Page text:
Securing the RMS Deployment
Applies To: Windows Server 2003, Windows Server 2003 R2, Windows Server 2003 with SP1, Windows Server 2003 with SP2
An RMS deployment is an asset to any organization that requires the same physical and network security measures as other critical servers in the infrastructure. As part of your deployment, you should identify the threats and countermeasures that apply to the RMS servers.
RMS is implemented as a Web service, so you can control access to RMS in the same manner as you would other Web services, by using access control lists and secure sockets layer.
Restricting Access to RMS Web Services Using ACLs
You can restrict access to RMS services by using access control lists. Each of the virtual roots created when RMS is provisioned on a Web site has a corresponding folder structure that can be secured. The folder structure by default is found in <system drive>:\<web_root_folder>\_wmcs, where web_root_folder is the name of the folder that is assigned to the Web site where RMS is provisioned. Some of the Web services such as the subenrollment service, the mobile device certification service, and the server service certification service are restricted by default and the users or groups that you want to enable to use the service must be explicitly added to the access control list.
The server service certification service provides rights account certificates (RAC) that can be used to access RMS-protected by services such as Web collaboration services, mail servers, and document management servers to support the extension of an RMS system, such as:
A document collaboration server where users can upload unprotected documents, but downloaded documents will automatically have RMS-protection applied in accordance with the rights-policy for the content type. One example of this would be Microsoft Office SharePoint Server 2007.
A document management system that serves as a general repository and archive of documents, protected and unprotected. The system will be able to index rights-protected documents for search while still preserving the rights policy defined by the content creator.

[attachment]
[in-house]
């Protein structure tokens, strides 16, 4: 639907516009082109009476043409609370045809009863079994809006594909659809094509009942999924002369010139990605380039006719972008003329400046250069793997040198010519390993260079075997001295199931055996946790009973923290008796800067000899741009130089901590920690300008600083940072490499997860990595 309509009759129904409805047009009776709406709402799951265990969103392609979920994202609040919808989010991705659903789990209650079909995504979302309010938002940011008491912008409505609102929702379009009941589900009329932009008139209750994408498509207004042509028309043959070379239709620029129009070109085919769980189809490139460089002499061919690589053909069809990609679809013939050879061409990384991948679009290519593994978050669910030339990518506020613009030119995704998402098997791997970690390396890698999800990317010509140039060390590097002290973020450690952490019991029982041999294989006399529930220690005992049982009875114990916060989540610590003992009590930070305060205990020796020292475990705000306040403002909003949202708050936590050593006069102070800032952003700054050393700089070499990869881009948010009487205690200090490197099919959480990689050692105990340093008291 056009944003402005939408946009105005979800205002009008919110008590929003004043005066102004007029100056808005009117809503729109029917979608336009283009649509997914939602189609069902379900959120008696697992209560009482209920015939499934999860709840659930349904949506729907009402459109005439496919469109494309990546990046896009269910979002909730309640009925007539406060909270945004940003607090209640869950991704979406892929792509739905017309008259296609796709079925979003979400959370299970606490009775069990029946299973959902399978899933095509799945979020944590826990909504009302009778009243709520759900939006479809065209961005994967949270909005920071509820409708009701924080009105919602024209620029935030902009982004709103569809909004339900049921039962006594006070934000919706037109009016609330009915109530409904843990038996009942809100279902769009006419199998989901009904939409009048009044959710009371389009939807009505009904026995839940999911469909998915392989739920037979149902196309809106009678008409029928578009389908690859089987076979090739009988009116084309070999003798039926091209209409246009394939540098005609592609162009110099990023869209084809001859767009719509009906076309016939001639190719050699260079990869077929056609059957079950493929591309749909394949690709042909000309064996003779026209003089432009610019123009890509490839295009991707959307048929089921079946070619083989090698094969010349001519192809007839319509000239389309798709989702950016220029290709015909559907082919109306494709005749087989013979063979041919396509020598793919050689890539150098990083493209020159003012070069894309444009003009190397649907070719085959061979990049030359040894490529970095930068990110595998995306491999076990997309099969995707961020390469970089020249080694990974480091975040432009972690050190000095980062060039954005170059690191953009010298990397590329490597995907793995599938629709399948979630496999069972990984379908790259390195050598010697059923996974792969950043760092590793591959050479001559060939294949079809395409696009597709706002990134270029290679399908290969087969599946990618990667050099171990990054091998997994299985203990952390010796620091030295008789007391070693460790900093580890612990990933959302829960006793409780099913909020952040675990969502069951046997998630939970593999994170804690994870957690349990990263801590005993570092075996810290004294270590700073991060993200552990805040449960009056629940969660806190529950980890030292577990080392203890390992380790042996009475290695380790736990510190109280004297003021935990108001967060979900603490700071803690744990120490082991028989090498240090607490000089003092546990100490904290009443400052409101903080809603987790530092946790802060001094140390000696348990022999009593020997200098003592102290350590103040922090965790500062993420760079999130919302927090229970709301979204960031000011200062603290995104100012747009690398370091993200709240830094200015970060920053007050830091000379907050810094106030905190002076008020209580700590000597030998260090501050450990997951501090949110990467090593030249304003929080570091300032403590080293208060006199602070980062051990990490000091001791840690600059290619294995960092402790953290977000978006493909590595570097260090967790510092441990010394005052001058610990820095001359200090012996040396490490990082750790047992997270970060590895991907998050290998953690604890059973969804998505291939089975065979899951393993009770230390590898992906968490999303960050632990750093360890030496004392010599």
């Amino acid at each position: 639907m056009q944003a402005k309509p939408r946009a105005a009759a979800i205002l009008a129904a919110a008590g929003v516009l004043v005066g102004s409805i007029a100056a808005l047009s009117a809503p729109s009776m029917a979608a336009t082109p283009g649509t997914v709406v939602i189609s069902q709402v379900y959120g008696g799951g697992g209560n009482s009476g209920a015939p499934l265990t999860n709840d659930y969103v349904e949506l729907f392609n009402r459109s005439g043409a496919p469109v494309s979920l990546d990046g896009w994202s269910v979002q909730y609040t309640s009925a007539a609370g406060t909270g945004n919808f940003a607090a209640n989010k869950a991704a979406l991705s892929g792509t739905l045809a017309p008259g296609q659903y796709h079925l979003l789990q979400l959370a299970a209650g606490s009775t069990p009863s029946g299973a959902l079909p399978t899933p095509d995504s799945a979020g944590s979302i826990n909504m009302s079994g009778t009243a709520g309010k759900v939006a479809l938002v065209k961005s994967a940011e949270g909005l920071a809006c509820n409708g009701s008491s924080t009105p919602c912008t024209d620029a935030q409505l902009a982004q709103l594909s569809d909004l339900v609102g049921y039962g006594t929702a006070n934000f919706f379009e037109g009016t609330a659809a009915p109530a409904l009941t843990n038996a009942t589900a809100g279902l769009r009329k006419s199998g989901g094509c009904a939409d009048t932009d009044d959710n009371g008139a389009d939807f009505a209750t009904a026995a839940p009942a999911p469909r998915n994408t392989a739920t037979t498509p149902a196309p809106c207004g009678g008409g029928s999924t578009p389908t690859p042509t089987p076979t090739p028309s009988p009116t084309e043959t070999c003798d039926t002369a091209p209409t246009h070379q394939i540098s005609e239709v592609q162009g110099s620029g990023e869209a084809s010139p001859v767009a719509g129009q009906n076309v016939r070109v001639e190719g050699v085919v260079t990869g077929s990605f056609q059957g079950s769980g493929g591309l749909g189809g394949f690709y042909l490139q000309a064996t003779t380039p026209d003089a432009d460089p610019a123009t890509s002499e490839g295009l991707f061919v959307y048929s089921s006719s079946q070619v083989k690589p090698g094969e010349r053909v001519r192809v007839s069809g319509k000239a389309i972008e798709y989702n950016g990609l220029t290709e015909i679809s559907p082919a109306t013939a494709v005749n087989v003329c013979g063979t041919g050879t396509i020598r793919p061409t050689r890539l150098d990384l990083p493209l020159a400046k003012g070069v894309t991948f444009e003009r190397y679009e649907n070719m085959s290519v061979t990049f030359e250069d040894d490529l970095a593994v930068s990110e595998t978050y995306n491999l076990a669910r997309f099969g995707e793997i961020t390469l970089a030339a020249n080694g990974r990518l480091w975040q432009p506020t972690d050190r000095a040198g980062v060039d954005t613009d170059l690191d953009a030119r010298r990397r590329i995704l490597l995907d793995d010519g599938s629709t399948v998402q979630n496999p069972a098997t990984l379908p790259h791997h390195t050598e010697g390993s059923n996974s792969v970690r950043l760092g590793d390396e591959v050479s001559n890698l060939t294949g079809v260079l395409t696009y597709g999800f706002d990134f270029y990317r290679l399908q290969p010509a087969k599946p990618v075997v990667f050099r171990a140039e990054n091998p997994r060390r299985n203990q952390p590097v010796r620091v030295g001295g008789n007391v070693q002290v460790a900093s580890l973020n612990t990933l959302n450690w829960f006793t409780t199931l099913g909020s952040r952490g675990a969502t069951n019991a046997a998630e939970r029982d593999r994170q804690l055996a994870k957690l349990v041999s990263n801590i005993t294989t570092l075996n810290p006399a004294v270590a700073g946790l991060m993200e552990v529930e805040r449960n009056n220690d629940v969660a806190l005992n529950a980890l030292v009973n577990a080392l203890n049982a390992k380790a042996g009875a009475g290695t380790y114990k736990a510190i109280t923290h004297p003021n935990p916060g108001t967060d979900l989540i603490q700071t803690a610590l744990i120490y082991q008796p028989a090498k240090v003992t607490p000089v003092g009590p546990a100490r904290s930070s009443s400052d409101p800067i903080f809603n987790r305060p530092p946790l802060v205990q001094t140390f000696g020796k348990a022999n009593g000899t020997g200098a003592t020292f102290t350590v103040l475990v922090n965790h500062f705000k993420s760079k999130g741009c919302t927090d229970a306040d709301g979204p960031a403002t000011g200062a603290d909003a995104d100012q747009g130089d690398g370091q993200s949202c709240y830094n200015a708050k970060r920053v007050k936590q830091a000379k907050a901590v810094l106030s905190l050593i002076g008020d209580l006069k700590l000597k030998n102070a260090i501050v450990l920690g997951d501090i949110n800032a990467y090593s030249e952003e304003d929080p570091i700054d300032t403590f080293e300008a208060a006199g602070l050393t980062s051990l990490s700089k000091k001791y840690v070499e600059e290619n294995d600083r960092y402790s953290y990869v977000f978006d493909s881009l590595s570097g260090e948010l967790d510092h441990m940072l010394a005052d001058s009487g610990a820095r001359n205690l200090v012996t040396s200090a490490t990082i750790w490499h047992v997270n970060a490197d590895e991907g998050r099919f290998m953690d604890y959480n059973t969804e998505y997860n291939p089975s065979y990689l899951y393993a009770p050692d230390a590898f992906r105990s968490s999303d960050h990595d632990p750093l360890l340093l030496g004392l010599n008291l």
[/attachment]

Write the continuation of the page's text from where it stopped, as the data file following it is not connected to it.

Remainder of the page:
Enable the mail server to quickly open rights-protected content to inspect it for viruses, spam, or as part of a legal requirement or company mail policy.
Because these scenarios request licenses on behalf of its users, you should require, that the ability for servers to get RACs is restricted to only the server's in your organization that have been approved for such a function and that are appropriately secured.
Restricting Access to RMS Web Services Using SSL
It is recommended that you enable Secure Sockets Layer (SSL) and require 128-bit encryption on each of the RMS Web services files. These files have the .asmx file name extension and are located in the Licensing, Certification, and Admin virtual directories. SSL requires that your server have a valid SSL certificate installed for the Web site. If you apply SSL to the _wmcs folder of the RMS installation the sub-folders and files will inherit the setting. For more information about the Web services files and virtual directories, see "Internet Information Services" in the "RMS: Technical Reference" section of this documentation collection.
If you want to open the Windows RMS Administration Web pages from a browser on a remote computer, you must enable SSL. However, even with SSL enabled, you cannot open the Global Administration page from a remote computer. For more information about the remote administration of RMS, see "Using the Administration Home Page" in the "RMS: Operations" section of this documentation collection.
Setting a Strong Private Password Key
The private key password is used to generate and securely store the private key in the RMS configuration database. A strong password is recommended in order to ensure maximum security. If the password needs to be written down, make sure to store this password in a physically secured area.
If the private key password is lost or unknown and the RMS server goes offline unexpectedly, you will have to decrypt all RMS documents, rebuild your RMS environment, and encrypt everything again with the new private key.